These concepts are very clearly illustrated in the novels of Confiant and Chamoiseau. Confiant, who also writes books in Creole, chose a group of fringe dwellers as the protagonists of his first novel in French, Le Nègre et l'Amiral (1988). In this book he seeks to recapture a particular moment in Martinique's history from the point of view of those on the bottom rung of the social ladder. He uses the device of multiple voices to emphasize the oral and Creole quality of slum life, transmitted through the interweaving of standard French and lexical variations. He also creolizes his work in other, non-linguistic ways, for instance by his use of magic and the supernatural, which become even more important in his recent novel, Eau de café (1991), and by his fondness for digressions, which are typical of the folktale.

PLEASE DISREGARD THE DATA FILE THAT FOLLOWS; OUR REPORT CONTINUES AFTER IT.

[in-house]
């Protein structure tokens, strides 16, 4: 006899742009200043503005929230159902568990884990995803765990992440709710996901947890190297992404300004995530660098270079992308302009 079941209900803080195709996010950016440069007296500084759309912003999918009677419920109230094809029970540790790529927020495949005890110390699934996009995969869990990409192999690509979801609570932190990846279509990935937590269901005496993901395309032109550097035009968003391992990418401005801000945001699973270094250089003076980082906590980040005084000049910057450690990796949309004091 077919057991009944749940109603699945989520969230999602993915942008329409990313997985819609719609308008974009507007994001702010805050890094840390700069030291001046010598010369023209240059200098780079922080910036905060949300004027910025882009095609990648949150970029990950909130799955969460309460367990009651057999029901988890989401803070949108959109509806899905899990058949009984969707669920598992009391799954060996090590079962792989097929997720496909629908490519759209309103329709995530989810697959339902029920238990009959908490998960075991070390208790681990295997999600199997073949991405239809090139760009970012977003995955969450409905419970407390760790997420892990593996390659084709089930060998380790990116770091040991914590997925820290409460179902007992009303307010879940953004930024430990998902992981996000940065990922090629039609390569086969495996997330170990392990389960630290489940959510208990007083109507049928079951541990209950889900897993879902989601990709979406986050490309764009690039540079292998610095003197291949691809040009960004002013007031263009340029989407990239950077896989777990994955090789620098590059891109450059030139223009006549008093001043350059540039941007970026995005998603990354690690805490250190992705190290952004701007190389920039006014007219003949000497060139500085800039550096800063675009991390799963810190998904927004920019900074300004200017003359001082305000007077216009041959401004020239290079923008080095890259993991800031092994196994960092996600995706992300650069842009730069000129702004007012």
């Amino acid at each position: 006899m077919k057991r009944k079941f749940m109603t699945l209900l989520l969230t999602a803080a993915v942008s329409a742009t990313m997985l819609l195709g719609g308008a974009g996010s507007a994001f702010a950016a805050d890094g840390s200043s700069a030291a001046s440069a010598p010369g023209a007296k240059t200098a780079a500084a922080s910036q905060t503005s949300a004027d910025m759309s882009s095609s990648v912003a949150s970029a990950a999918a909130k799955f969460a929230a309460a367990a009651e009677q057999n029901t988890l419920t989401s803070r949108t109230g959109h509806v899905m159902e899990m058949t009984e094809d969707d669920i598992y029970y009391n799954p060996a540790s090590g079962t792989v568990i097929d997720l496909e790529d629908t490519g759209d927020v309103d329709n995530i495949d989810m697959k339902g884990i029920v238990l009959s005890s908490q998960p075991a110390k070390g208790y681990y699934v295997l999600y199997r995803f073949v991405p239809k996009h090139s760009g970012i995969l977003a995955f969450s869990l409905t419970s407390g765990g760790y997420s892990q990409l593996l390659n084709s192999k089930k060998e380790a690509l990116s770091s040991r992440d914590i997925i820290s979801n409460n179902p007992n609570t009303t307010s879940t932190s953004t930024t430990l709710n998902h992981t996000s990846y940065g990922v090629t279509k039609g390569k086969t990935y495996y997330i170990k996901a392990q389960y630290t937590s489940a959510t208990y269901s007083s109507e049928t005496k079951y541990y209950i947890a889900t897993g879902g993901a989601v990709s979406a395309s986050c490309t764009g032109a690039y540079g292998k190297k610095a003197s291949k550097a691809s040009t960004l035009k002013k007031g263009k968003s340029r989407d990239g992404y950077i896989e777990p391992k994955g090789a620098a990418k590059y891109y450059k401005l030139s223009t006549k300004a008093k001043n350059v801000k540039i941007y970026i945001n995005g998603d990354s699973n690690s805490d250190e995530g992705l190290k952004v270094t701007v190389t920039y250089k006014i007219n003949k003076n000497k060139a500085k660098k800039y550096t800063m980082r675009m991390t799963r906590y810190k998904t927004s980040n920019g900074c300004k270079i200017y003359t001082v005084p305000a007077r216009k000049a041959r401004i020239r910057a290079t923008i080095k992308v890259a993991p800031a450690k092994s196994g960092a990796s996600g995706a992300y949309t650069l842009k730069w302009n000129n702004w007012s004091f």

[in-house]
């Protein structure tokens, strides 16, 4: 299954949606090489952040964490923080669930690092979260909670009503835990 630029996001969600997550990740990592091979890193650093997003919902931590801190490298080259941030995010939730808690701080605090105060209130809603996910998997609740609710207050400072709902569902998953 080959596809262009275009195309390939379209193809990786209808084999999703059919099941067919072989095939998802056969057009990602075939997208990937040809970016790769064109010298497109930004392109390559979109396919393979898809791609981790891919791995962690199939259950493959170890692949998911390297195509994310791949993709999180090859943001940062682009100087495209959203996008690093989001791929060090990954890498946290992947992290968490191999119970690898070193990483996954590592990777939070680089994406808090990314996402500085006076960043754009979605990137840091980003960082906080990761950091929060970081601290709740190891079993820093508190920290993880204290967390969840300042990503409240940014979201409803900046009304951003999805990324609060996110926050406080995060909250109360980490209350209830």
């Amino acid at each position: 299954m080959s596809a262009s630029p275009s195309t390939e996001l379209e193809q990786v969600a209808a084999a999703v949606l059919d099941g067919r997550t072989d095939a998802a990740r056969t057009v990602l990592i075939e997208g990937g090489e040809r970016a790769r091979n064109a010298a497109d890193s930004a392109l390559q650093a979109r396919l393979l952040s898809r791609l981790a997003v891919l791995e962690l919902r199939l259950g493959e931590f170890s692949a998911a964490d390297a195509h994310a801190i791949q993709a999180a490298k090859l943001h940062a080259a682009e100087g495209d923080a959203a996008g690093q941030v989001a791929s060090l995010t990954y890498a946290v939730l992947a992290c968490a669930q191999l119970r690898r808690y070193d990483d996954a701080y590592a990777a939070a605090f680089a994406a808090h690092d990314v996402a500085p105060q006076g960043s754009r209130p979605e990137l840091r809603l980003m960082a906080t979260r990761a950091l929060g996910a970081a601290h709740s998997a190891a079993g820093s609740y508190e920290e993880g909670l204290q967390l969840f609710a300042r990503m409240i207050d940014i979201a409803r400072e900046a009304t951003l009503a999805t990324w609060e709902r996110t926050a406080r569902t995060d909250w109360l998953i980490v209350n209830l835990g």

The ways in which this concept of the collective protagonist can become the dynamic driving principle behind a work of fiction are perhaps best illustrated by Chamoiseau's second novel, Solibo magnifique (1988). The author himself is implicated in two ways in this narrative: he is at times a more or less omniscient narrator, but he is also the character that bears his name, Chamoiseau the writer (or, in Creole, the "marker of words"), a member of the group within the fiction, and possessing, like them, only a limited vision of events. There is thus a very powerful identification of the author with the group experience. This group is a chance gathering of persons who had assembled to listen to the storyteller, Solibo, on the last night of Carnival, and who, unfortunately for themselves, were still on the spot when he mysteriously collapsed and died. Although none is responsible for his death, by the end of the investigation two days later, two of them are dead and one is in jail for defending himself from the policeman who had been assaulting him.